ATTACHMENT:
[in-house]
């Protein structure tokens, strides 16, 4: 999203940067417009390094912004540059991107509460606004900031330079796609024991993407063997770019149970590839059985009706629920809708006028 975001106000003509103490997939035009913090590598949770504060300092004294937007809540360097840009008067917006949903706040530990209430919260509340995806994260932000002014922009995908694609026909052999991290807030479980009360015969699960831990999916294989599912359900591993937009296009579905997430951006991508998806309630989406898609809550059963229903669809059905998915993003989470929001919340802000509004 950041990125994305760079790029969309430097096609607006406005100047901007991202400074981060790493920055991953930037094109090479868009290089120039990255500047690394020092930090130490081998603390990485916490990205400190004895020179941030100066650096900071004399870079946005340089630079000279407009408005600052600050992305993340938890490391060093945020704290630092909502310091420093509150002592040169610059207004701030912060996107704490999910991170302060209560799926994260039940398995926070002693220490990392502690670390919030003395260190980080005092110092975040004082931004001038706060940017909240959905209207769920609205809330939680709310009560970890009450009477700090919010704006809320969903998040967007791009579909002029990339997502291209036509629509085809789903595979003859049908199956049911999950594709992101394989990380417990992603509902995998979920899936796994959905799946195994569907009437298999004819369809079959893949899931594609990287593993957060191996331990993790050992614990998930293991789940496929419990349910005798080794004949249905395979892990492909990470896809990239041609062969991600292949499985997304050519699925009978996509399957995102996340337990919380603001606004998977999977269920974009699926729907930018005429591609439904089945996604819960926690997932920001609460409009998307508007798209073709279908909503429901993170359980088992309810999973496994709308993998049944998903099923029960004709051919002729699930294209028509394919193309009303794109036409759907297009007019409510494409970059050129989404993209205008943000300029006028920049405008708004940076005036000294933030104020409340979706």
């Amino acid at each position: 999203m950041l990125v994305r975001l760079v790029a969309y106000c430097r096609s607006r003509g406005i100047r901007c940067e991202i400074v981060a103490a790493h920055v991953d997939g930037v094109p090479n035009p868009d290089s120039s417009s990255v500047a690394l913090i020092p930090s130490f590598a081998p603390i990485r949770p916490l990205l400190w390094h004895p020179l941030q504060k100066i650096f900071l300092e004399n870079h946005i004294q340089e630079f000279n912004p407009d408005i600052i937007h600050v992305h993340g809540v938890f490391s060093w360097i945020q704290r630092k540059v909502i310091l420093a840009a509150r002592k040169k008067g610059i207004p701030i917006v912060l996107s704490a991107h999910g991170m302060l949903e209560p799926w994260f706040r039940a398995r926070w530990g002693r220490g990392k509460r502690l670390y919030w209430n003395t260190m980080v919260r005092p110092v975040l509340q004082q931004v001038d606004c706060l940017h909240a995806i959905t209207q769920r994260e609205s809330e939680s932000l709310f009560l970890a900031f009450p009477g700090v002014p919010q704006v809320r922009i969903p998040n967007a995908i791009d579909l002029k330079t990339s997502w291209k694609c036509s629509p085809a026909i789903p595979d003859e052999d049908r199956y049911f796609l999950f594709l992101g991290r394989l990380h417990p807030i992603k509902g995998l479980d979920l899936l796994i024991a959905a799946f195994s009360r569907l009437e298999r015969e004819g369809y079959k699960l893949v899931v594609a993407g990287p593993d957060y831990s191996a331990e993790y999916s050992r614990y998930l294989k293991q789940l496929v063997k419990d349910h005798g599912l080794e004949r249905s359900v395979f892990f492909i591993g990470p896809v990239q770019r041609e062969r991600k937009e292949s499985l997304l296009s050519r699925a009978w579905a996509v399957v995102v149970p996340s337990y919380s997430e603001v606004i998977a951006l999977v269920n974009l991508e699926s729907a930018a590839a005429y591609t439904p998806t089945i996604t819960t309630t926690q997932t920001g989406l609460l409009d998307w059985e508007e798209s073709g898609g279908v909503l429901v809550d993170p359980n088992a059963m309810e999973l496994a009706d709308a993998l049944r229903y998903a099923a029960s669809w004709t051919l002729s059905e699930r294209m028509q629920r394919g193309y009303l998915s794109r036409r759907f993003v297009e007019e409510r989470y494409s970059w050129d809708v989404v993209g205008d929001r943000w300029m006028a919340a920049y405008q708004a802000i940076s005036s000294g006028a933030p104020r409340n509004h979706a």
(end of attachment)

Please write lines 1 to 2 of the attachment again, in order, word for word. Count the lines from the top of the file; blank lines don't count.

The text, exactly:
[in-house]
């Protein structure tokens, strides 16, 4: 999203940067417009390094912004540059991107509460606004900031330079796609024991993407063997770019149970590839059985009706629920809708006028 975001106000003509103490997939035009913090590598949770504060300092004294937007809540360097840009008067917006949903706040530990209430919260509340995806994260932000002014922009995908694609026909052999991290807030479980009360015969699960831990999916294989599912359900591993937009296009579905997430951006991508998806309630989406898609809550059963229903669809059905998915993003989470929001919340802000509004 950041990125994305760079790029969309430097096609607006406005100047901007991202400074981060790493920055991953930037094109090479868009290089120039990255500047690394020092930090130490081998603390990485916490990205400190004895020179941030100066650096900071004399870079946005340089630079000279407009408005600052600050992305993340938890490391060093945020704290630092909502310091420093509150002592040169610059207004701030912060996107704490999910991170302060209560799926994260039940398995926070002693220490990392502690670390919030003395260190980080005092110092975040004082931004001038706060940017909240959905209207769920609205809330939680709310009560970890009450009477700090919010704006809320969903998040967007791009579909002029990339997502291209036509629509085809789903595979003859049908199956049911999950594709992101394989990380417990992603509902995998979920899936796994959905799946195994569907009437298999004819369809079959893949899931594609990287593993957060191996331990993790050992614990998930293991789940496929419990349910005798080794004949249905395979892990492909990470896809990239041609062969991600292949499985997304050519699925009978996509399957995102996340337990919380603001606004998977999977269920974009699926729907930018005429591609439904089945996604819960926690997932920001609460409009998307508007798209073709279908909503429901993170359980088992309810999973496994709308993998049944998903099923029960004709051919002729699930294209028509394919193309009303794109036409759907297009007019409510494409970059050129989404993209205008943000300029006028920049405008708004940076005036000294933030104020409340979706």